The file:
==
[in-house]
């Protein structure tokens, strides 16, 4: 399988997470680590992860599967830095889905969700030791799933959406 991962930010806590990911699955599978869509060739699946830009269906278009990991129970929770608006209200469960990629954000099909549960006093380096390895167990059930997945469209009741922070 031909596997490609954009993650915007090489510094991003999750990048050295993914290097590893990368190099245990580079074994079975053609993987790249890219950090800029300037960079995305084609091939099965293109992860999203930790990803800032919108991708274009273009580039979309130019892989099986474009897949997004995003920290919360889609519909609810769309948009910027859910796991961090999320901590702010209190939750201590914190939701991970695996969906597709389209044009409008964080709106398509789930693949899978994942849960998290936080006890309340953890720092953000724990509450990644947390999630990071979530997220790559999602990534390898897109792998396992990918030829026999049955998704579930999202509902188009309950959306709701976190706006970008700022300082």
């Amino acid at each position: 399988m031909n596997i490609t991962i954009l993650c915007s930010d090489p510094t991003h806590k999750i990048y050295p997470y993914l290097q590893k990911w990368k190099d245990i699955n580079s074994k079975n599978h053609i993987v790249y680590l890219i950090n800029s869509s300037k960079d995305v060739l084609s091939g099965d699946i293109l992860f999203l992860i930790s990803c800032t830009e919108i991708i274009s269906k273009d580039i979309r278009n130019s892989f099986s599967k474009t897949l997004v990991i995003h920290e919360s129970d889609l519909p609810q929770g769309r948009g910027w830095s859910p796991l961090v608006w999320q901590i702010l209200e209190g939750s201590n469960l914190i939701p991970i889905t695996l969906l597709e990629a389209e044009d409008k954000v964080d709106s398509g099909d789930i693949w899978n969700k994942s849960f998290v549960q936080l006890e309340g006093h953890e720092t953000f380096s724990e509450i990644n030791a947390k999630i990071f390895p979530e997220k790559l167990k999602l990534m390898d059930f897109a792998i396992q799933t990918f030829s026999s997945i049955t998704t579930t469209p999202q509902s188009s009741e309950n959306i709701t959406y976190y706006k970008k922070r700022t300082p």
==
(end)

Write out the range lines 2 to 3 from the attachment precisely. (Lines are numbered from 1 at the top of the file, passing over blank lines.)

């Protein structure tokens, strides 16, 4: 399988997470680590992860599967830095889905969700030791799933959406 991962930010806590990911699955599978869509060739699946830009269906278009990991129970929770608006209200469960990629954000099909549960006093380096390895167990059930997945469209009741922070 031909596997490609954009993650915007090489510094991003999750990048050295993914290097590893990368190099245990580079074994079975053609993987790249890219950090800029300037960079995305084609091939099965293109992860999203930790990803800032919108991708274009273009580039979309130019892989099986474009897949997004995003920290919360889609519909609810769309948009910027859910796991961090999320901590702010209190939750201590914190939701991970695996969906597709389209044009409008964080709106398509789930693949899978994942849960998290936080006890309340953890720092953000724990509450990644947390999630990071979530997220790559999602990534390898897109792998396992990918030829026999049955998704579930999202509902188009309950959306709701976190706006970008700022300082």
């Amino acid at each position: 399988m031909n596997i490609t991962i954009l993650c915007s930010d090489p510094t991003h806590k999750i990048y050295p997470y993914l290097q590893k990911w990368k190099d245990i699955n580079s074994k079975n599978h053609i993987v790249y680590l890219i950090n800029s869509s300037k960079d995305v060739l084609s091939g099965d699946i293109l992860f999203l992860i930790s990803c800032t830009e919108i991708i274009s269906k273009d580039i979309r278009n130019s892989f099986s599967k474009t897949l997004v990991i995003h920290e919360s129970d889609l519909p609810q929770g769309r948009g910027w830095s859910p796991l961090v608006w999320q901590i702010l209200e209190g939750s201590n469960l914190i939701p991970i889905t695996l969906l597709e990629a389209e044009d409008k954000v964080d709106s398509g099909d789930i693949w899978n969700k994942s849960f998290v549960q936080l006890e309340g006093h953890e720092t953000f380096s724990e509450i990644n030791a947390k999630i990071f390895p979530e997220k790559l167990k999602l990534m390898d059930f897109a792998i396992q799933t990918f030829s026999s997945i049955t998704t579930t469209p999202q509902s188009s009741e309950n959306i709701t959406y976190y706006k970008k922070r700022t300082p």